You're headed to your go-to section of the grocery store: the cookie aisle, ice cream freezer, or snack section. As you grab a container of your favorite food, greasy potato chips or chocolaty brownies, your mind starts to drift off to the moment when you get home, sit down on the couch, and dig right in. But when you go to put the saturated fat- or sugar-laden guilty pleasure in your cart, you're quickly snapped back to reality. Your reflection is staring back at you from your shopping cart.
This might sound like a nightmare, even if your weight is in check. But researchers are testing out these grocery cart mirrors as a way to encourage shoppers to make healthier food decisions. According to The New York Times, this is just one way that stores may soon be trying to affect shoppers' behavior. Other ideas are bright arrows on the floor directing people to the produce section, divided baskets with all junk food placed further away, and signs stating the most popular fruits and veggies.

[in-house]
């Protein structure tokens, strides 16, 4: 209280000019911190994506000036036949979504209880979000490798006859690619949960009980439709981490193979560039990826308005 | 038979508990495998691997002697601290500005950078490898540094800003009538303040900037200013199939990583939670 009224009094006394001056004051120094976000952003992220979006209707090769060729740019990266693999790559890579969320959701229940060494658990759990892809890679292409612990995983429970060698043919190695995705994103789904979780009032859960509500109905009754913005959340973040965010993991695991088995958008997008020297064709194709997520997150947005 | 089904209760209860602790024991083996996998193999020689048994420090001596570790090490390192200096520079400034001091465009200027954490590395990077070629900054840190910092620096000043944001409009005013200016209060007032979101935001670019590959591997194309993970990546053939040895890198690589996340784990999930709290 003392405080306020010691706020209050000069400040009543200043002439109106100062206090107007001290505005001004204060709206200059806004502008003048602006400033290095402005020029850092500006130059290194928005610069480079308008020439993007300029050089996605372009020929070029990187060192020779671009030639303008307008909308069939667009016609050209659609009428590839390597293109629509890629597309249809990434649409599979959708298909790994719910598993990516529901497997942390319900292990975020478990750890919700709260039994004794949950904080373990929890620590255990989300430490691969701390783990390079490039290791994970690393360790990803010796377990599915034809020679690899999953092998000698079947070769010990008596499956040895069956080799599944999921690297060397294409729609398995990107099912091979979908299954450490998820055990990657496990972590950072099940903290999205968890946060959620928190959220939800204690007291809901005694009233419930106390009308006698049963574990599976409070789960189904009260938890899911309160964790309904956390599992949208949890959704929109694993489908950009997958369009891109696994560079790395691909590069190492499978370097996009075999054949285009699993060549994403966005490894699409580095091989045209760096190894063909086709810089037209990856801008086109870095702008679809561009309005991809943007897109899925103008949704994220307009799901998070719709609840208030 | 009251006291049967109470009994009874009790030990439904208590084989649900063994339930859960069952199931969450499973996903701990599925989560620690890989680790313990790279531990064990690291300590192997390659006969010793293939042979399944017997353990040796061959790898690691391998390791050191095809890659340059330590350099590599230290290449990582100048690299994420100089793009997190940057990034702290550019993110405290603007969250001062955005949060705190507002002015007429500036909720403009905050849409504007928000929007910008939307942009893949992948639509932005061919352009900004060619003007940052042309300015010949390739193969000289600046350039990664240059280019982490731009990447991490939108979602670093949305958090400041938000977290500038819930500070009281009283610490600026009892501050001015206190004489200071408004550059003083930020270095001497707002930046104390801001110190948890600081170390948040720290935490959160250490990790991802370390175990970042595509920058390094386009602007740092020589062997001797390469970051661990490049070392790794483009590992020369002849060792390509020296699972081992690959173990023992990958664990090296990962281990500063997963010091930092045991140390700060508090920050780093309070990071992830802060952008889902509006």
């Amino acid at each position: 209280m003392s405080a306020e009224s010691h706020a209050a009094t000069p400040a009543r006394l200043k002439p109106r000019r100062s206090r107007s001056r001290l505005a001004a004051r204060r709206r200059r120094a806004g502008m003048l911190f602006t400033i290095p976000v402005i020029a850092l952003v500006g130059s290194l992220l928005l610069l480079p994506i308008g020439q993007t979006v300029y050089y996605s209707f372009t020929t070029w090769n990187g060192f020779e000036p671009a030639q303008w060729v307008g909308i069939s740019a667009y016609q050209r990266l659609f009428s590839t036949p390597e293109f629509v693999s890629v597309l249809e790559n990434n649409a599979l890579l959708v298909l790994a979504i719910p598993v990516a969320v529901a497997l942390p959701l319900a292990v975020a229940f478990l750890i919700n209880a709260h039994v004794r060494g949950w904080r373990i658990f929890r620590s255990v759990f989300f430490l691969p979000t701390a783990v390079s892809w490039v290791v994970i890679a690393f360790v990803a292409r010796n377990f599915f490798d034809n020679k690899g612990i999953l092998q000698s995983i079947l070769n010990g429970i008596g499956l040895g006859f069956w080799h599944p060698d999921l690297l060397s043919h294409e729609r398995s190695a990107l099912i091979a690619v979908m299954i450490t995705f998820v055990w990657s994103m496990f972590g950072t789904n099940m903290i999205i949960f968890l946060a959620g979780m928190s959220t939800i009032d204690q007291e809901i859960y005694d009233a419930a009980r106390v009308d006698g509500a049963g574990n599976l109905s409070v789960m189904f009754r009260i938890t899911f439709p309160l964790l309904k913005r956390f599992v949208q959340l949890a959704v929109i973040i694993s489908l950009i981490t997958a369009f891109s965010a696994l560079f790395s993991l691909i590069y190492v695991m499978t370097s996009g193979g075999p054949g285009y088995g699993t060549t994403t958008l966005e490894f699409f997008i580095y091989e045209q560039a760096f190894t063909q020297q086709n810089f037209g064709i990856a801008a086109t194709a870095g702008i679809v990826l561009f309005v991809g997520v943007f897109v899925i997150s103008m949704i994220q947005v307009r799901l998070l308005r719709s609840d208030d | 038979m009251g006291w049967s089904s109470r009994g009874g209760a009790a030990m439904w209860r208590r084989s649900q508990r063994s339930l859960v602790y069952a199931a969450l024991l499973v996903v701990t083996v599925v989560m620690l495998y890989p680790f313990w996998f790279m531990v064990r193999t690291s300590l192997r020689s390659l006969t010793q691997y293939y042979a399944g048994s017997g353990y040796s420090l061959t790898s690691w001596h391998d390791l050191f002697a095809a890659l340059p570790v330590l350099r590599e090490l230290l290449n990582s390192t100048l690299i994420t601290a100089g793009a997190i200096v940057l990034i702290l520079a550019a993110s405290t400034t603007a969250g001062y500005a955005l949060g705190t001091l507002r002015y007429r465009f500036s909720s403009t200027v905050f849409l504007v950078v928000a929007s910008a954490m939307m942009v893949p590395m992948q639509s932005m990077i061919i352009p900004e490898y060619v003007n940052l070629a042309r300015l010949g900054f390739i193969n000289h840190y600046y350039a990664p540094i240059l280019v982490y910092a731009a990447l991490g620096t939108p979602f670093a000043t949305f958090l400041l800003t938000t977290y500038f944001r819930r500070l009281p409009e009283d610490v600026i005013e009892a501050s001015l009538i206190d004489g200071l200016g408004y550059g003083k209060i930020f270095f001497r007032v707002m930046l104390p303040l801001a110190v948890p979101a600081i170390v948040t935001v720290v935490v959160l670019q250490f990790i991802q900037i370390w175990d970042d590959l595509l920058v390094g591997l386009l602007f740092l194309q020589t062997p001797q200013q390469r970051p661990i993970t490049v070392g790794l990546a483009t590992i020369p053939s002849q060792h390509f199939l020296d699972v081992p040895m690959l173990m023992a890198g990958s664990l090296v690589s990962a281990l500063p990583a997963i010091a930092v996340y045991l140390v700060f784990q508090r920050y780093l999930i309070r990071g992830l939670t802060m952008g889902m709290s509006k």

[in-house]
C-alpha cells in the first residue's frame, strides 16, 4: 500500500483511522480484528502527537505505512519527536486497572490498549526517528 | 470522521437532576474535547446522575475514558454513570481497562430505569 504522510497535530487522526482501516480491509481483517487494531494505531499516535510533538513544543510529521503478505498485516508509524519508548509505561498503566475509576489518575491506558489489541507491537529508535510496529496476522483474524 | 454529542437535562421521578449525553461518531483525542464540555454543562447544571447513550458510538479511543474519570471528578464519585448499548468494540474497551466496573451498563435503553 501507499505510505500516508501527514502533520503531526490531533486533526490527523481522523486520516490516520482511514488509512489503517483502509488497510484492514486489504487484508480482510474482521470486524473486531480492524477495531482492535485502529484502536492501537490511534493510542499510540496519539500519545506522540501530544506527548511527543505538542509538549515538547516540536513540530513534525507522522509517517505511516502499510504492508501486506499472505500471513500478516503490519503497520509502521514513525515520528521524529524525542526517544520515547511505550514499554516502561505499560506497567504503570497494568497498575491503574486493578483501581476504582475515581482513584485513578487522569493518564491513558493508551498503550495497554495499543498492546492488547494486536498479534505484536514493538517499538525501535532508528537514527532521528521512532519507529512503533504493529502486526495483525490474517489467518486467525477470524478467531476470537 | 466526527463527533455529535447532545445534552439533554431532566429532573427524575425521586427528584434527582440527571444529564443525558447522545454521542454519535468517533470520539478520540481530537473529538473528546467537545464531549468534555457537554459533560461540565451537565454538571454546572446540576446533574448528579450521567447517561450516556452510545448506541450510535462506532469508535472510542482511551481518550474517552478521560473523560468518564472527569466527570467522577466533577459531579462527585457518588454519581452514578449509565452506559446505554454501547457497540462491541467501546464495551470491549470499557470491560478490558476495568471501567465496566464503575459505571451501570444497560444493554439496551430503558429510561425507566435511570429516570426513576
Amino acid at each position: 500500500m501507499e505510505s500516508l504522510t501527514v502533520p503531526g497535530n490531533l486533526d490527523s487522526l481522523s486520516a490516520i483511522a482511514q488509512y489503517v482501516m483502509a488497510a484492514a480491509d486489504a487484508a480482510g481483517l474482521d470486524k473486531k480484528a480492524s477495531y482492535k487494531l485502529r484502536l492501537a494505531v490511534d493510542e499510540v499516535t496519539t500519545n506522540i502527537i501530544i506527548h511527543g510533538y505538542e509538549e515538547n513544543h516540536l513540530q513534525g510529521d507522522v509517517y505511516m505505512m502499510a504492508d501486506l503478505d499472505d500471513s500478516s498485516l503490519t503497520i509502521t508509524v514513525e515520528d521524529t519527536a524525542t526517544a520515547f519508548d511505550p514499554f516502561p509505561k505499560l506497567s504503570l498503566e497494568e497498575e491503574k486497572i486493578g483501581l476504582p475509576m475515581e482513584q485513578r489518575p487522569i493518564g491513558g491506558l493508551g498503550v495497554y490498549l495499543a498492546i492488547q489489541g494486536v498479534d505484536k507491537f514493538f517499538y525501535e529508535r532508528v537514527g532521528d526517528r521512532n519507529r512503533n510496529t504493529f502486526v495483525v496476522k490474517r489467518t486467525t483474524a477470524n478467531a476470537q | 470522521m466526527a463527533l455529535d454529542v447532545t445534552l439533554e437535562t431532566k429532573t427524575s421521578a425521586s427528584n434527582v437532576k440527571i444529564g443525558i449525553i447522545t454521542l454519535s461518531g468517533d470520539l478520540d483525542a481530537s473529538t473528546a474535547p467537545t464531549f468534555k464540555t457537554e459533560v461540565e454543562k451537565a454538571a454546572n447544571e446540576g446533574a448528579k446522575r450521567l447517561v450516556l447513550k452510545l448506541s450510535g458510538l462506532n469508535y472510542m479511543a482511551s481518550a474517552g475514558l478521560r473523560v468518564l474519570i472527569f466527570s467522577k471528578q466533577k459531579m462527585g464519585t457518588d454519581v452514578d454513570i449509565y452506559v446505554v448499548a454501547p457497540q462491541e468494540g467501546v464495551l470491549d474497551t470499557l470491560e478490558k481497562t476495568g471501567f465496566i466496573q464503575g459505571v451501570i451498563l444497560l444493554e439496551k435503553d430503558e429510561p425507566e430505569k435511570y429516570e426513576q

The results of these studies show that these tactics are able to steer shoppers to the healthier parts of the store. In the case of the arrows, the customers will go left when the arrows go left, despite that retail research has shown that customers more often turn right. However strong these influences, though, they are not causing a spike in spending.
It's no secret that marketers turn our own psychology against us to heighten the effect of their campaigns, whether it's the chemically produced food smells enticing us to buy more or use of colors to affect our moods. But where do we draw the line between making a buck off impulse buys and shaming customers into making certain decisions?
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